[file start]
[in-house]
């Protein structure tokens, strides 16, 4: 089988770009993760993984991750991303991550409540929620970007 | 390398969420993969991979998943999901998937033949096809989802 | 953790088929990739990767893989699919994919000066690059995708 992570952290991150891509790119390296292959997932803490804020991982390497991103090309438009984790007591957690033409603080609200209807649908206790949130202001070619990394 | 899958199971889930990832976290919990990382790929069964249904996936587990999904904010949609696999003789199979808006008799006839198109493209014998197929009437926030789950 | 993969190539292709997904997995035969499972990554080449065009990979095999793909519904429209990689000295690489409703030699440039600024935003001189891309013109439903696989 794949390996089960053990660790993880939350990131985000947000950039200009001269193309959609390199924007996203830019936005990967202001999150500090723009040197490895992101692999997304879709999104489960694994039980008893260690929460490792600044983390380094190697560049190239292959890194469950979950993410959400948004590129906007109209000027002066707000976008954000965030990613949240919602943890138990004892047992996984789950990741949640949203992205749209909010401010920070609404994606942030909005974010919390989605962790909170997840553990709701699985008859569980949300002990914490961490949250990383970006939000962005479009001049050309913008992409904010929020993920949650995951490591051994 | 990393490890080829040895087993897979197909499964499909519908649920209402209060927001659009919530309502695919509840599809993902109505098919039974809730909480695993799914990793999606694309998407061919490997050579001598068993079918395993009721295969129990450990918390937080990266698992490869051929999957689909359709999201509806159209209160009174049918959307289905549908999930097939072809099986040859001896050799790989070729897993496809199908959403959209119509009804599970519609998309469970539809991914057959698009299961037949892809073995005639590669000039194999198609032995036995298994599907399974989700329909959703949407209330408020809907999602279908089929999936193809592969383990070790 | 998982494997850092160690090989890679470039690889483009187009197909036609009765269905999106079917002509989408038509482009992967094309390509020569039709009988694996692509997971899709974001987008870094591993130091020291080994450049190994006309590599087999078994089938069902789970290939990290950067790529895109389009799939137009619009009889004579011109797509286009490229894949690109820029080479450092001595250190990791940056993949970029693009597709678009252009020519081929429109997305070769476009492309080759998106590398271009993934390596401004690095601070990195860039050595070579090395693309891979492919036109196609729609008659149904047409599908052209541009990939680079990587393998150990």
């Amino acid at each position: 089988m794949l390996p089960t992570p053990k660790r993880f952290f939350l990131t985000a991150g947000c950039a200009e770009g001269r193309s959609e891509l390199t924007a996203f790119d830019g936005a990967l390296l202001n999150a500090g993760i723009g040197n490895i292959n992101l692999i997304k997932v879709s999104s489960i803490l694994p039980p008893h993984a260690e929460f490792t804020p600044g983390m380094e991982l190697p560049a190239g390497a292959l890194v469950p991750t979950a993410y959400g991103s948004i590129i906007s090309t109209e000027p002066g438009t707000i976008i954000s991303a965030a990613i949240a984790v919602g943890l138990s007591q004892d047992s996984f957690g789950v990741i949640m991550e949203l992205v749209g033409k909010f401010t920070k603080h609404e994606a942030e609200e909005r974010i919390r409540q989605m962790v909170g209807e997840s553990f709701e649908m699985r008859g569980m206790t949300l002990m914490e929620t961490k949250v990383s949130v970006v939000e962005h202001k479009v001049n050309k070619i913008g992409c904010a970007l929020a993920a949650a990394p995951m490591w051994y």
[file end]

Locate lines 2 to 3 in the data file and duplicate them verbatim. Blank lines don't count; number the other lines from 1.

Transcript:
């Protein structure tokens, strides 16, 4: 089988770009993760993984991750991303991550409540929620970007 | 390398969420993969991979998943999901998937033949096809989802 | 953790088929990739990767893989699919994919000066690059995708 992570952290991150891509790119390296292959997932803490804020991982390497991103090309438009984790007591957690033409603080609200209807649908206790949130202001070619990394 | 899958199971889930990832976290919990990382790929069964249904996936587990999904904010949609696999003789199979808006008799006839198109493209014998197929009437926030789950 | 993969190539292709997904997995035969499972990554080449065009990979095999793909519904429209990689000295690489409703030699440039600024935003001189891309013109439903696989 794949390996089960053990660790993880939350990131985000947000950039200009001269193309959609390199924007996203830019936005990967202001999150500090723009040197490895992101692999997304879709999104489960694994039980008893260690929460490792600044983390380094190697560049190239292959890194469950979950993410959400948004590129906007109209000027002066707000976008954000965030990613949240919602943890138990004892047992996984789950990741949640949203992205749209909010401010920070609404994606942030909005974010919390989605962790909170997840553990709701699985008859569980949300002990914490961490949250990383970006939000962005479009001049050309913008992409904010929020993920949650995951490591051994 | 990393490890080829040895087993897979197909499964499909519908649920209402209060927001659009919530309502695919509840599809993902109505098919039974809730909480695993799914990793999606694309998407061919490997050579001598068993079918395993009721295969129990450990918390937080990266698992490869051929999957689909359709999201509806159209209160009174049918959307289905549908999930097939072809099986040859001896050799790989070729897993496809199908959403959209119509009804599970519609998309469970539809991914057959698009299961037949892809073995005639590669000039194999198609032995036995298994599907399974989700329909959703949407209330408020809907999602279908089929999936193809592969383990070790 | 998982494997850092160690090989890679470039690889483009187009197909036609009765269905999106079917002509989408038509482009992967094309390509020569039709009988694996692509997971899709974001987008870094591993130091020291080994450049190994006309590599087999078994089938069902789970290939990290950067790529895109389009799939137009619009009889004579011109797509286009490229894949690109820029080479450092001595250190990791940056993949970029693009597709678009252009020519081929429109997305070769476009492309080759998106590398271009993934390596401004690095601070990195860039050595070579090395693309891979492919036109196609729609008659149904047409599908052209541009990939680079990587393998150990």
């Amino acid at each position: 089988m794949l390996p089960t992570p053990k660790r993880f952290f939350l990131t985000a991150g947000c950039a200009e770009g001269r193309s959609e891509l390199t924007a996203f790119d830019g936005a990967l390296l202001n999150a500090g993760i723009g040197n490895i292959n992101l692999i997304k997932v879709s999104s489960i803490l694994p039980p008893h993984a260690e929460f490792t804020p600044g983390m380094e991982l190697p560049a190239g390497a292959l890194v469950p991750t979950a993410y959400g991103s948004i590129i906007s090309t109209e000027p002066g438009t707000i976008i954000s991303a965030a990613i949240a984790v919602g943890l138990s007591q004892d047992s996984f957690g789950v990741i949640m991550e949203l992205v749209g033409k909010f401010t920070k603080h609404e994606a942030e609200e909005r974010i919390r409540q989605m962790v909170g209807e997840s553990f709701e649908m699985r008859g569980m206790t949300l002990m914490e929620t961490k949250v990383s949130v970006v939000e962005h202001k479009v001049n050309k070619i913008g992409c904010a970007l929020a993920a949650a990394p995951m490591w051994y």